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I have a mystery on my hands. I am trying to learn managed C++ coming from a C# background and have run into a snag. If I have a project which includes two classes, a base class Soup and a derived class TomatoSoup which I compile as a static library (.lib), I get unresolved tokens on the virtual methods in Soup. Here is the code:



namespace Abstracts
    public ref class Soup abstract
    	virtual void heat(int Degrees);


#include "Soup.h"

namespace Abstracts
    public ref class TomatoSoup : Abstracts::Soup
    	virtual void heat(int Degrees) override;


#include "TomatoSoup.h"

void Abstracts::TomatoSoup::heat(int Degrees)
    System::Console::WriteLine("Soup's on.");



#include "TomatoSoup.h"

using namespace System;

int main(array<System::String ^> ^args)
    Abstracts::TomatoSoup^ ts = gcnew Abstracts::TomatoSoup();

    return 0;

I get this link-time error on Main.proj:

1>Main.obj : error LNK2020: unresolved token (06000001) Abstracts.Soup::heat
  1. I've tried setting

    virtual void heat(int Degrees)=0;
  2. I've tried implementing heat in the base class

    virtual void heat(int Degrees){}

    and get an unreferenced formal parameter warning treated as an error.

  3. I've tried both 1 and 2 with and without the abstract keyword on the Soup class

This issue is driving me crazy and I hope to prevent it from driving other developers nuts in the future.

UPDATE: This worked with Greg Hewgill's argument-name commenting method when the TomatoSoup::heat was implemented in the header file, but the error came back when I moved the implementation to TomatoSoup.cpp. I've modified the question to reflect that.

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up vote 3 down vote accepted

The error you are getting (LNK2020) means the linker can't find a definition for the Abstracts.Soup::heat function anywhere. When you declare the function as virtual void heat(int Degrees); the linker will expect to find the function body defined somewhere.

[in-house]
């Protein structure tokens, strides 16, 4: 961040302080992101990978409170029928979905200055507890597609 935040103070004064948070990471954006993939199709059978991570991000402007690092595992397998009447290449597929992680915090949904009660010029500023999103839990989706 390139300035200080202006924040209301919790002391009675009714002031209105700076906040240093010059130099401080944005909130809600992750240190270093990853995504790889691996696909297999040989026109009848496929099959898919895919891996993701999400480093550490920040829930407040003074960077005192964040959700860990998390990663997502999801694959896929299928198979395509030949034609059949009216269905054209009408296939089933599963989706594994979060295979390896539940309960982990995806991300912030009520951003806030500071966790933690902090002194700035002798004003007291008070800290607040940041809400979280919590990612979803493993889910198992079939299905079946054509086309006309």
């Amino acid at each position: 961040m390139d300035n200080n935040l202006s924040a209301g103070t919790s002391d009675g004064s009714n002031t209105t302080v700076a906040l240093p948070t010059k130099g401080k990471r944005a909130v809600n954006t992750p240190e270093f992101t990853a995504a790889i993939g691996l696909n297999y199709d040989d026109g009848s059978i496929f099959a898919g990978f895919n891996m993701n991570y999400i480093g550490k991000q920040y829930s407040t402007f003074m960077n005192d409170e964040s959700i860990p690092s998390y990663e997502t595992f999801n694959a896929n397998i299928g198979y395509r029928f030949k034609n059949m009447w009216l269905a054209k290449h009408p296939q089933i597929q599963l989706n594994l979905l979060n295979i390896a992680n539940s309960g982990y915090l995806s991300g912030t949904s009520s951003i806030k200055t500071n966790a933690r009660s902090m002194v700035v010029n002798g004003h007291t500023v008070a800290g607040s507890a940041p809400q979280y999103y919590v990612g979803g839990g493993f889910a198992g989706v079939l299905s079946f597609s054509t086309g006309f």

If you intend not to supply a function body, and require that subclasses eventually override the function, you should do as you indicated in solution 1:

virtual void heat(int Degrees) = 0;

This tells the compiler that you aren't going to implement the function. What happens when you do that?

Also, with reference to your second solution:

virtual void heat(int Degrees) {}

the compiler is telling you that you don't reference the Degrees parameter within the function. One way to avoid this warning in C++ is to not give the parameter a name:

virtual void heat(int /*Degrees*/) {}

Supplying an empty implementation is a bit different from a pure virtual (= 0) declaration, though.

share|improve this answer
Thanks! it worked when I commented out the argument names using your technique, but now when I try to pull the implementation out of the header, I get the same linking error. I'm going to vote you up and alter the question. – brian Dec 10 '08 at 18:30

I think this error may have occurred because I was trying to build Abstracts.proj as a static library. When I changed it to a .DLL, everything worked fine.

I've seen mention of managed code not being supported from static libraries, but nothing official. Does anyone have a good reference that states this?

share|improve this answer
Oh man, I've been searching far and wide for any official acknowledgment of this, I wish I could vote up comments. – brian Mar 12 '09 at 16:37

I don't have much CLI experience but I think you should be inheriting using public:

public ref class TomatoSoup : public Abstracts::Soup

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